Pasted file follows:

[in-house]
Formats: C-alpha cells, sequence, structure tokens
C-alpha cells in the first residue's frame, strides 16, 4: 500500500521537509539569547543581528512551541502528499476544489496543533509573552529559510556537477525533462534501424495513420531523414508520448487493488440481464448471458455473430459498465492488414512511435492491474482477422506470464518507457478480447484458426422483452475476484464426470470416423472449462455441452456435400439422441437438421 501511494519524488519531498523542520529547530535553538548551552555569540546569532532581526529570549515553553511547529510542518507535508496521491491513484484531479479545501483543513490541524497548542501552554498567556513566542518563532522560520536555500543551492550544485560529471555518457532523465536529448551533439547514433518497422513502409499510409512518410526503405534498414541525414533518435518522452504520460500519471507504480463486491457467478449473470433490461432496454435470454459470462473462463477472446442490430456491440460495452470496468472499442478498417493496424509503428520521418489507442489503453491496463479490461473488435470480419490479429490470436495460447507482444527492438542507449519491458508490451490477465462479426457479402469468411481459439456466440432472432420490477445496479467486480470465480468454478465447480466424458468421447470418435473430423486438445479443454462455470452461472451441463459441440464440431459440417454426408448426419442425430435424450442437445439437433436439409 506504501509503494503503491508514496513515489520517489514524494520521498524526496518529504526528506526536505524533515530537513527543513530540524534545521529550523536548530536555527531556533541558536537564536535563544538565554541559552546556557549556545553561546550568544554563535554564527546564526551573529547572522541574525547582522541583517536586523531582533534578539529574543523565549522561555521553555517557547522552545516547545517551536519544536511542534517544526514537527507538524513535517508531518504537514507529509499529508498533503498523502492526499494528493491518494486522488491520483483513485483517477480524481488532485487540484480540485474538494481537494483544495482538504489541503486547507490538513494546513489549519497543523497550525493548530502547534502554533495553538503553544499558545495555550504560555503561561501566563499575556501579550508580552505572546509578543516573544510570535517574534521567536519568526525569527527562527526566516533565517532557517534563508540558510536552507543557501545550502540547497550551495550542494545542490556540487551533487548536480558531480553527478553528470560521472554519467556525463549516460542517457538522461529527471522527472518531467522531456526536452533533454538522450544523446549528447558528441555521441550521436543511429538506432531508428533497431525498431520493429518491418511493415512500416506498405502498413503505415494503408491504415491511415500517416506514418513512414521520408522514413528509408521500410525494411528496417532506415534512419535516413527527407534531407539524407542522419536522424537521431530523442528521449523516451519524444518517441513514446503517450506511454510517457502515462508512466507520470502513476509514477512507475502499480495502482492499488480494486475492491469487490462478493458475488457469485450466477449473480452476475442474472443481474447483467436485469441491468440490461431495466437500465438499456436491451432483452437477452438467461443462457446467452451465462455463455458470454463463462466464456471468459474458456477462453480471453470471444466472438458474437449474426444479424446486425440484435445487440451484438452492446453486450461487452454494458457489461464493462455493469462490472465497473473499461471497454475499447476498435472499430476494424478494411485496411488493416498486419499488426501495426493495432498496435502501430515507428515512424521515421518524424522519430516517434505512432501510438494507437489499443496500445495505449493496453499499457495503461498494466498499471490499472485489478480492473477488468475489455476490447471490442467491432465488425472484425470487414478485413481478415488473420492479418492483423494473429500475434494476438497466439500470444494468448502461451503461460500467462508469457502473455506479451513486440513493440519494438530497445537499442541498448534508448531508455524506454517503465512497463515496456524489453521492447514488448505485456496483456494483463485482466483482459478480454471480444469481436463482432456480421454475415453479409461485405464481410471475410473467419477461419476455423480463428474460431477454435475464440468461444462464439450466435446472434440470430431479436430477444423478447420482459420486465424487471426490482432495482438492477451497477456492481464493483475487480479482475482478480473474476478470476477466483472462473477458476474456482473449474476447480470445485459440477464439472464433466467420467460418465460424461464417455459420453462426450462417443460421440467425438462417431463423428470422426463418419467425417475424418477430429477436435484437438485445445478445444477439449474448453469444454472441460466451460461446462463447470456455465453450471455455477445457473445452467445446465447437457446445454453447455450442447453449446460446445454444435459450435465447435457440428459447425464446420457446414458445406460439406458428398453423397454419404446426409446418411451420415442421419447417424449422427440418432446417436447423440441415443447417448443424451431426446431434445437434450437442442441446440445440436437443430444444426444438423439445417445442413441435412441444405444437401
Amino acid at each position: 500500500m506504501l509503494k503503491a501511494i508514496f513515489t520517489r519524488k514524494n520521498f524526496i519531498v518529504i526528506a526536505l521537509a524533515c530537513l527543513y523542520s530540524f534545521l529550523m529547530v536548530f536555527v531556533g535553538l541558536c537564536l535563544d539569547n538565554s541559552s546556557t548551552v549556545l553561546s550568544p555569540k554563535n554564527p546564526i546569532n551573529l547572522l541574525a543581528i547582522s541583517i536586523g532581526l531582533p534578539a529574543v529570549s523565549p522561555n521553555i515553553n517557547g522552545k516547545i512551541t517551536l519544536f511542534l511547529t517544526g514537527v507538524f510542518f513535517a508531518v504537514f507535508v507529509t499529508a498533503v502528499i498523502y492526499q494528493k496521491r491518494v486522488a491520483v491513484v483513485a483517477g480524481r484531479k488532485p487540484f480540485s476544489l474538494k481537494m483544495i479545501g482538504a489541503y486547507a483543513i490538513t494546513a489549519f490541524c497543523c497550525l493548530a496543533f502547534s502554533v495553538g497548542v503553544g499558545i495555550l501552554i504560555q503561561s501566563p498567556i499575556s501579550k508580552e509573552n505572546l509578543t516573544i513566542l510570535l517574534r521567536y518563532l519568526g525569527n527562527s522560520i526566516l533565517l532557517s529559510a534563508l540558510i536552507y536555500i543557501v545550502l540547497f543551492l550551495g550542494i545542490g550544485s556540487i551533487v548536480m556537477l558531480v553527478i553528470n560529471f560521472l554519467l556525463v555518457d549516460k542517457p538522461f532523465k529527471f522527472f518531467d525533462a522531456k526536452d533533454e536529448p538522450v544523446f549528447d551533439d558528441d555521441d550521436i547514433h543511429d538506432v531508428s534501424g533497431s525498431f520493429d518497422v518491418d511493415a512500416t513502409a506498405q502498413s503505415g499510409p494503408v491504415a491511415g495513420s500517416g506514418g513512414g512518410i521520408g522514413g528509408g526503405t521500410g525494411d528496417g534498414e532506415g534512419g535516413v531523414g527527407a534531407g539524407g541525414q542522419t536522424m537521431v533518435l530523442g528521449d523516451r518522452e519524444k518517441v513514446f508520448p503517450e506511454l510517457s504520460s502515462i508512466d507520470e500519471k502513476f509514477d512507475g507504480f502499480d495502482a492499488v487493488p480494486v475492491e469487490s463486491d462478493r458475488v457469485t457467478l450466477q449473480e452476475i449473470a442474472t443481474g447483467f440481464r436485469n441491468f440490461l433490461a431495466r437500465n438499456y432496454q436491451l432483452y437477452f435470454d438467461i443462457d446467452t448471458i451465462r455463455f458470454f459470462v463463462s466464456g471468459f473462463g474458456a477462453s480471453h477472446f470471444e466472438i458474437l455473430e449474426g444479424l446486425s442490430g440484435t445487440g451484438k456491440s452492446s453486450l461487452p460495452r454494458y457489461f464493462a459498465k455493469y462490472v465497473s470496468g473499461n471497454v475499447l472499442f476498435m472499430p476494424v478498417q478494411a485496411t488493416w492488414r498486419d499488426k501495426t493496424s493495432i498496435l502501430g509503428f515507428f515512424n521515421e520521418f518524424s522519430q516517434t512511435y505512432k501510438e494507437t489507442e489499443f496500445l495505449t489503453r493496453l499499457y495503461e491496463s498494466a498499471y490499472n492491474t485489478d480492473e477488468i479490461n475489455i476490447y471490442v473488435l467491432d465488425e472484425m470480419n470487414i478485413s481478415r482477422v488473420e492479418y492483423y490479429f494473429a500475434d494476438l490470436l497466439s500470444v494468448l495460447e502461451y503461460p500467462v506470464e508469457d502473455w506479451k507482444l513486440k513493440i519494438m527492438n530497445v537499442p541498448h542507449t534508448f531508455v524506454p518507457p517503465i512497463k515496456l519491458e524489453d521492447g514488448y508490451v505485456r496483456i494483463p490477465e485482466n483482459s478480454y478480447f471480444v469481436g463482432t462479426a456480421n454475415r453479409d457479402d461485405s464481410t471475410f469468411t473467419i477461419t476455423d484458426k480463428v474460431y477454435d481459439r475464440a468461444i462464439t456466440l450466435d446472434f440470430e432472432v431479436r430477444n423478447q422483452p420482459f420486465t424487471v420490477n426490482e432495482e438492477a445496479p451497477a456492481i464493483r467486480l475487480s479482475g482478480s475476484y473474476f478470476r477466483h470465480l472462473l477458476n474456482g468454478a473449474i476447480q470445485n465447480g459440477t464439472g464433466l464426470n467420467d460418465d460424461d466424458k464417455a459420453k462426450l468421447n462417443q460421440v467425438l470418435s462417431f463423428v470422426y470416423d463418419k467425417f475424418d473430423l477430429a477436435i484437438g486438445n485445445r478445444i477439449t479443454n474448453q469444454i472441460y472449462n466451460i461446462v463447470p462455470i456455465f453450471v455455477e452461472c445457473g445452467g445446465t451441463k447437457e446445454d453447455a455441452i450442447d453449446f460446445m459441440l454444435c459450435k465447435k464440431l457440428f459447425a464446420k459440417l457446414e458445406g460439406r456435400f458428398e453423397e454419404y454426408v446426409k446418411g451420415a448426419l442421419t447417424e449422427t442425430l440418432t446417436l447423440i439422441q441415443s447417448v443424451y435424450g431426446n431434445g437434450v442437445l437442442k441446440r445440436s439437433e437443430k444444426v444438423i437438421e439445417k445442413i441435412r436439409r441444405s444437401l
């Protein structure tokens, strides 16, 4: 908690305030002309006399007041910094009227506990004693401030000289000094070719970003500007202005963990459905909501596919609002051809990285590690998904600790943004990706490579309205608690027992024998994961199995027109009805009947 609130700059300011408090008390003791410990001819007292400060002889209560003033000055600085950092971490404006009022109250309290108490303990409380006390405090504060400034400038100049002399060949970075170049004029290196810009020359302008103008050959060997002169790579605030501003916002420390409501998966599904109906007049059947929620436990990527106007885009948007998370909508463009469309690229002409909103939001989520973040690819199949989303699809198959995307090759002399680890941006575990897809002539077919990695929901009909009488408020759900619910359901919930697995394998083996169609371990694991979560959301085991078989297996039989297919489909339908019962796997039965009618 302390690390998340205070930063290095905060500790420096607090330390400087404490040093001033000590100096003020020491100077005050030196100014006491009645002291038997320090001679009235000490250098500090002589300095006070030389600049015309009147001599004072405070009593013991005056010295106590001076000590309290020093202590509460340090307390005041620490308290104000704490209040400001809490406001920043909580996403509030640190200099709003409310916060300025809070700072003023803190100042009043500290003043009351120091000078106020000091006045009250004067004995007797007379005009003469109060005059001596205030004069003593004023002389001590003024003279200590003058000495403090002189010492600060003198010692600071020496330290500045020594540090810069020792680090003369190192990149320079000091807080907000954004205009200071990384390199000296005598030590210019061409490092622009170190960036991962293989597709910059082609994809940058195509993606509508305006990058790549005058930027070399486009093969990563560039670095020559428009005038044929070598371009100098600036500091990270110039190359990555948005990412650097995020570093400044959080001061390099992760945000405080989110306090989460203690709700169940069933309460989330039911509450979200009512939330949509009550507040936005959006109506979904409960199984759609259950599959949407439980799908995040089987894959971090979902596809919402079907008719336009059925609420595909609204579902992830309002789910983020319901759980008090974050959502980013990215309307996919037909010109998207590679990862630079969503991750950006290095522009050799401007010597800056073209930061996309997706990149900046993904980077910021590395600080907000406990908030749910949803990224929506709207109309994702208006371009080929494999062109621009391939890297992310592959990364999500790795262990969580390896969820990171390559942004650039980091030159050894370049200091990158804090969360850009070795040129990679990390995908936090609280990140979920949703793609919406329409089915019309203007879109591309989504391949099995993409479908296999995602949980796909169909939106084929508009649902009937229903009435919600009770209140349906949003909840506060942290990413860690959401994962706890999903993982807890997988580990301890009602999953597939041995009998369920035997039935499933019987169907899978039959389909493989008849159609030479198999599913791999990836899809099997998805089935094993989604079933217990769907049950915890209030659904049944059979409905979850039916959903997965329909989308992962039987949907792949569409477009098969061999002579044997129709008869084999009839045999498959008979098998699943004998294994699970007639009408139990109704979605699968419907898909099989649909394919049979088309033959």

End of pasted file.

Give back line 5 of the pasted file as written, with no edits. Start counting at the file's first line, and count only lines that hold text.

């Protein structure tokens, strides 16, 4: 908690305030002309006399007041910094009227506990004693401030000289000094070719970003500007202005963990459905909501596919609002051809990285590690998904600790943004990706490579309205608690027992024998994961199995027109009805009947 609130700059300011408090008390003791410990001819007292400060002889209560003033000055600085950092971490404006009022109250309290108490303990409380006390405090504060400034400038100049002399060949970075170049004029290196810009020359302008103008050959060997002169790579605030501003916002420390409501998966599904109906007049059947929620436990990527106007885009948007998370909508463009469309690229002409909103939001989520973040690819199949989303699809198959995307090759002399680890941006575990897809002539077919990695929901009909009488408020759900619910359901919930697995394998083996169609371990694991979560959301085991078989297996039989297919489909339908019962796997039965009618 302390690390998340205070930063290095905060500790420096607090330390400087404490040093001033000590100096003020020491100077005050030196100014006491009645002291038997320090001679009235000490250098500090002589300095006070030389600049015309009147001599004072405070009593013991005056010295106590001076000590309290020093202590509460340090307390005041620490308290104000704490209040400001809490406001920043909580996403509030640190200099709003409310916060300025809070700072003023803190100042009043500290003043009351120091000078106020000091006045009250004067004995007797007379005009003469109060005059001596205030004069003593004023002389001590003024003279200590003058000495403090002189010492600060003198010692600071020496330290500045020594540090810069020792680090003369190192990149320079000091807080907000954004205009200071990384390199000296005598030590210019061409490092622009170190960036991962293989597709910059082609994809940058195509993606509508305006990058790549005058930027070399486009093969990563560039670095020559428009005038044929070598371009100098600036500091990270110039190359990555948005990412650097995020570093400044959080001061390099992760945000405080989110306090989460203690709700169940069933309460989330039911509450979200009512939330949509009550507040936005959006109506979904409960199984759609259950599959949407439980799908995040089987894959971090979902596809919402079907008719336009059925609420595909609204579902992830309002789910983020319901759980008090974050959502980013990215309307996919037909010109998207590679990862630079969503991750950006290095522009050799401007010597800056073209930061996309997706990149900046993904980077910021590395600080907000406990908030749910949803990224929506709207109309994702208006371009080929494999062109621009391939890297992310592959990364999500790795262990969580390896969820990171390559942004650039980091030159050894370049200091990158804090969360850009070795040129990679990390995908936090609280990140979920949703793609919406329409089915019309203007879109591309989504391949099995993409479908296999995602949980796909169909939106084929508009649902009937229903009435919600009770209140349906949003909840506060942290990413860690959401994962706890999903993982807890997988580990301890009602999953597939041995009998369920035997039935499933019987169907899978039959389909493989008849159609030479198999599913791999990836899809099997998805089935094993989604079933217990769907049950915890209030659904049944059979409905979850039916959903997965329909989308992962039987949907792949569409477009098969061999002579044997129709008869084999009839045999498959008979098998699943004998294994699970007639009408139990109704979605699968419907898909099989649909394919049979088309033959």